Has the Federal Trade Commission overstepped its bounds? U.S. Judge Alan Kay suspects so, after hearing evidence in a legal fight over the FTC's probe into a generics deal between Watson Pharmaceutical and Cephalon.
The arguments stem from an FTC subpoena of Cephalon CEO Paul Bisaro. Bisaro has been fighting that subpoena since last year. But the fireworks started when Bisaro's lawyers accused FTC of trying to bully Watson into trading away its exclusivity on a copycat form of Cephalon's wakefulness drug Provigil. One FTC official went so far as to threaten an agency investigation if Watson didn't give its "first-to-file" rights to generics maker Apotex, court papers allege.
"The facts before us suggest that the FTC sought to place Watson between a rock and a hard place, where the only way Watson could clear its name and escape further FTC scrutiny was to give in to the pressure the FTC was placing on Watson to enter into the business deal with Apotex," Kay said. He also cited a "strong possibility" that FTC shared confidential information with Apotex.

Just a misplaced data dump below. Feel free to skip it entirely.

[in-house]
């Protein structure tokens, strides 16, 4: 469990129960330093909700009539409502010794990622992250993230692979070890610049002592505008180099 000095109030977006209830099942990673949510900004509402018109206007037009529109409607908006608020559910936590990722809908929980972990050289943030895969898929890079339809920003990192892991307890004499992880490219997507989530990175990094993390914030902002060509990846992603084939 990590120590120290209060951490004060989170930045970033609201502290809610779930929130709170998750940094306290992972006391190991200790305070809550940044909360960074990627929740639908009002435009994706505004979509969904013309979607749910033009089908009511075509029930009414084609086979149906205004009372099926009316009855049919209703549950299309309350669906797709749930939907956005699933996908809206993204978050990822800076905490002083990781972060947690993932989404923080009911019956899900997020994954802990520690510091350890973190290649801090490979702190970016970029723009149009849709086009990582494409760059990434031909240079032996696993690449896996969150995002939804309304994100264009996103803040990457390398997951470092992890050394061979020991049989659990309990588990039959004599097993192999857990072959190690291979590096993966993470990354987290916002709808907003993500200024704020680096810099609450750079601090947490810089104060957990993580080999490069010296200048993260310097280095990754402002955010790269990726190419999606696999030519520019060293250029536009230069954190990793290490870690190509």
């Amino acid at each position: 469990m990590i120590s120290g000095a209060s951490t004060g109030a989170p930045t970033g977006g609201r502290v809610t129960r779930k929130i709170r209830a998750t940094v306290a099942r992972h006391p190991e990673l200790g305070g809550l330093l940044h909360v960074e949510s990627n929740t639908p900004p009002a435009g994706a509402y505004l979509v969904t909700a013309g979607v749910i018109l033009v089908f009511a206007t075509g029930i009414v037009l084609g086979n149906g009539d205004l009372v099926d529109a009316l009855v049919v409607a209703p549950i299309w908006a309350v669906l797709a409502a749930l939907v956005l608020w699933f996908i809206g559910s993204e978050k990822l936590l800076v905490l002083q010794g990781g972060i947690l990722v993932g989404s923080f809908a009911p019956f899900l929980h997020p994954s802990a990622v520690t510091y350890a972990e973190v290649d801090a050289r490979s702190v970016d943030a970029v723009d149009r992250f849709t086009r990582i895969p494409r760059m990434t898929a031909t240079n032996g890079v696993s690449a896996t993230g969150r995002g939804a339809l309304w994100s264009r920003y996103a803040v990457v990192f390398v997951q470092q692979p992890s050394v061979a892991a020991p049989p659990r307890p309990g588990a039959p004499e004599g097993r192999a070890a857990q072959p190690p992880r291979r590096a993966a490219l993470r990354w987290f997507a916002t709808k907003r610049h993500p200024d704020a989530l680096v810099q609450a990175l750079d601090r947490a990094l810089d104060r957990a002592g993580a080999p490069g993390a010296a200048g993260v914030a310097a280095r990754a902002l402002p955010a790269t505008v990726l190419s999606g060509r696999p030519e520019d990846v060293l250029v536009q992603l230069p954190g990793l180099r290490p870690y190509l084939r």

The FTC has been aggressively investigating "pay-for-delay" deals in which branded drugmakers pay cash settlements to resolve patent disputes with generics makers, saying the arrangements keep copycat drugs off the market, costing the government and taxpayers billions. But did the agency get this aggressive? FTC officials deny wrongdoing, while the subpoena fight continues; Bisaro now has the right to get answers from the agency via written interrogatories.